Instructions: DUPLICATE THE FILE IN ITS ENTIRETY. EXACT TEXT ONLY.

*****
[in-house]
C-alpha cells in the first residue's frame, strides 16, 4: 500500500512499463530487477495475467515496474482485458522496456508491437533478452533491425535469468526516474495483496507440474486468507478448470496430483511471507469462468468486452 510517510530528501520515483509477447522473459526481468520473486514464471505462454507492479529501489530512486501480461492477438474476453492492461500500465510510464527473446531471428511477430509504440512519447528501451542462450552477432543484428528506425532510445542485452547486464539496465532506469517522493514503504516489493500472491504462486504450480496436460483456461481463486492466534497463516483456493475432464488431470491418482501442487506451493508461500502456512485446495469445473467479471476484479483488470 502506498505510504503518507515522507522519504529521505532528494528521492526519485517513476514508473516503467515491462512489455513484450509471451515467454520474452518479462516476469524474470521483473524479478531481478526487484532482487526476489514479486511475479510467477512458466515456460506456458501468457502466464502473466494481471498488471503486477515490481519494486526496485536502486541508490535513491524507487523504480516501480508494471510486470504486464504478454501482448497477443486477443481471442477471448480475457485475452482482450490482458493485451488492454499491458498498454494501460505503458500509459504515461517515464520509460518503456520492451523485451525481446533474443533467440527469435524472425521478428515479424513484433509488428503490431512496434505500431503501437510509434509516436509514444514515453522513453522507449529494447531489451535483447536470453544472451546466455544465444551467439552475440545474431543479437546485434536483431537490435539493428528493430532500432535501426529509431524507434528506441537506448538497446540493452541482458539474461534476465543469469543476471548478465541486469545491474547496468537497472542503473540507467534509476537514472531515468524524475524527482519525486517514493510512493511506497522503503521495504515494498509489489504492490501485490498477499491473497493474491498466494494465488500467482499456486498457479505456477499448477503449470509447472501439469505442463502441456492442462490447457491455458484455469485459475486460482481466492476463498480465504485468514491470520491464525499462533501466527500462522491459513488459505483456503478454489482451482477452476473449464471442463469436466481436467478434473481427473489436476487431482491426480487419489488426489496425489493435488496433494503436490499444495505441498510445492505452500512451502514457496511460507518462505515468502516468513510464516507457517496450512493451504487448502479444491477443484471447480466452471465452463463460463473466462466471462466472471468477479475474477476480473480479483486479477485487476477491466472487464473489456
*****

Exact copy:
[in-house]
C-alpha cells in the first residue's frame, strides 16, 4: 500500500512499463530487477495475467515496474482485458522496456508491437533478452533491425535469468526516474495483496507440474486468507478448470496430483511471507469462468468486452 510517510530528501520515483509477447522473459526481468520473486514464471505462454507492479529501489530512486501480461492477438474476453492492461500500465510510464527473446531471428511477430509504440512519447528501451542462450552477432543484428528506425532510445542485452547486464539496465532506469517522493514503504516489493500472491504462486504450480496436460483456461481463486492466534497463516483456493475432464488431470491418482501442487506451493508461500502456512485446495469445473467479471476484479483488470 502506498505510504503518507515522507522519504529521505532528494528521492526519485517513476514508473516503467515491462512489455513484450509471451515467454520474452518479462516476469524474470521483473524479478531481478526487484532482487526476489514479486511475479510467477512458466515456460506456458501468457502466464502473466494481471498488471503486477515490481519494486526496485536502486541508490535513491524507487523504480516501480508494471510486470504486464504478454501482448497477443486477443481471442477471448480475457485475452482482450490482458493485451488492454499491458498498454494501460505503458500509459504515461517515464520509460518503456520492451523485451525481446533474443533467440527469435524472425521478428515479424513484433509488428503490431512496434505500431503501437510509434509516436509514444514515453522513453522507449529494447531489451535483447536470453544472451546466455544465444551467439552475440545474431543479437546485434536483431537490435539493428528493430532500432535501426529509431524507434528506441537506448538497446540493452541482458539474461534476465543469469543476471548478465541486469545491474547496468537497472542503473540507467534509476537514472531515468524524475524527482519525486517514493510512493511506497522503503521495504515494498509489489504492490501485490498477499491473497493474491498466494494465488500467482499456486498457479505456477499448477503449470509447472501439469505442463502441456492442462490447457491455458484455469485459475486460482481466492476463498480465504485468514491470520491464525499462533501466527500462522491459513488459505483456503478454489482451482477452476473449464471442463469436466481436467478434473481427473489436476487431482491426480487419489488426489496425489493435488496433494503436490499444495505441498510445492505452500512451502514457496511460507518462505515468502516468513510464516507457517496450512493451504487448502479444491477443484471447480466452471465452463463460463473466462466471462466472471468477479475474477476480473480479483486479477485487476477491466472487464473489456